Dear Readers (Day 19 – 24 at Camp Lenox),
As we all know, the best ideas are generated during periods of total and utter boredom. Also, in the shower but there’s never anything to write with so, I imagine lots of great inventions are washed down the drain. Like time machines and renewable toxic waste…
Well, this is one of those brilliant ideas that I dreamed up and had the good fortune to get on paper. PHEW.
BTW, someone needs to invent a pad and pen that you can write with in the shower…
With the advent of camp emails and bunk notes, it’s never been easier to keep in constant contact with your camper. Unfortunately, it’s you contacting them and not so much them contacting you. I should know, spending this summer at camp, I realize that my own great intentions to write letters were squashed by one of my other great intentions — to enjoy camp. Yes, speaking in your camper’s defense, camp is tiring and non-stop, and like being on a constant roller coaster — the last thing anyone wants to do is screech all that fun/energy to a halt to write an update. Also, so much happens in a day that when anyone does sit down to write it’s almost daunting to try to recap, hence the one liners: “Camp is fun.”
That said, I get the plight of the parent as well. Unless you’re rock climbing, getting up on water skis for the first time, tipping canoes, having bonfires, talent shows or raucous games of Name That Tune around the house, the whole we write you and get nothing in return is an oxymoronic phenomenon.
Look, I don’t assume to know what you parents are doing with your summers, but I’m gonna guess it’s not too far from the usual — working or hanging by a pool, going to movies, playing Candy Crush, or WWF on your phone, avoiding sex at least 50% of the times it’s offered, grilling something that was once alive, trying to hit a beach, or a mountain, or somewhere out of the ordinary for a bit of time, and being thankful there’s no homework to be done. I may have summed up most of our summers in an uninteresting paragraph, which is why I realize your bunk notes are probably getting a bit thin.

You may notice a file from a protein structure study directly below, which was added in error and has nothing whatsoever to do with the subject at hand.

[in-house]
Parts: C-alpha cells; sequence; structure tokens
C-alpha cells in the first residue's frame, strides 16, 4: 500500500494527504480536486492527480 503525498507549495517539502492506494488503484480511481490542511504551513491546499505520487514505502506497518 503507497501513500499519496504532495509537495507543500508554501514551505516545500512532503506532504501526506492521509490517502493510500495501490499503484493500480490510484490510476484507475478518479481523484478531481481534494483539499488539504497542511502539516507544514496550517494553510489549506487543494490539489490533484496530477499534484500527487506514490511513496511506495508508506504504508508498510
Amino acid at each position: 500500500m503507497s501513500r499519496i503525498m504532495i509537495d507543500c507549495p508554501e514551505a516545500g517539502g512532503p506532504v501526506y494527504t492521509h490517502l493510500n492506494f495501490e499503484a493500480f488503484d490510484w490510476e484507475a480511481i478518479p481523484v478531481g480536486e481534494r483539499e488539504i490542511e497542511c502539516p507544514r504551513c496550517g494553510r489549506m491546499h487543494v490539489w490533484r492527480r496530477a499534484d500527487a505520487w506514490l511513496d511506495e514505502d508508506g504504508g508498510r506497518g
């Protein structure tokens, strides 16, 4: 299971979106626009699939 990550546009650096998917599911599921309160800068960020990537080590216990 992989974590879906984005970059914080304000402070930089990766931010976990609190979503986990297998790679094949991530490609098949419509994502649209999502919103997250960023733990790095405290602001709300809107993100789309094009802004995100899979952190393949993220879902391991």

Around this time in the summer (when I wasn’t crazily following my kiddos to camp) I’d have taken to writing about inanimate objects, sharing farting anecdotes, and discussing what my pets would say if they could talk. In fact, the letter below is from one of my emails. (I wrote it and realized that my summer had been a total snoozefest also, I was pretty sure I’d invented the most brilliant new sport out of sheer boredom. That’s what they say, right? “Boredom is the Mother of invention.”)
Dear J- Coco (our then cat) watched Tanner (our dog) for like an hour straight tonight and then retired to her bed. Um, I mean, YOUR bed, which she has completely taken over. You may have to fight her for it. I don’t think she’ll give it back willingly.
Don’t worry, I’ll get her tiny little cat boxing gloves. We’ll start practicing tomorrow… So you should probably get ready too.
Do they have cat boxing at Camp Lenox? It seems like they have everything else, though I haven’t seen any pictures of humans fighting cats… or cats fighting cats, for that matter.
Why don’t you suggest it. For a flex period or an AIC, not a required activity, as I think it may offend some of the campers. Plus, some of those kids look a bit wussy and I imagine their parents would not be happy to get a phone call that they’ve been beaten up by a cat.
Though, that’s probably a sign they should toughen up a bit, which leads me to believe that boxing cats is EXACTLY what they should be doing.
And then they could graduate to kangaroos, I hear they’re good boxers… Actually, I learned that from watching Tom and Jerry, but you don’t know who they are sooo.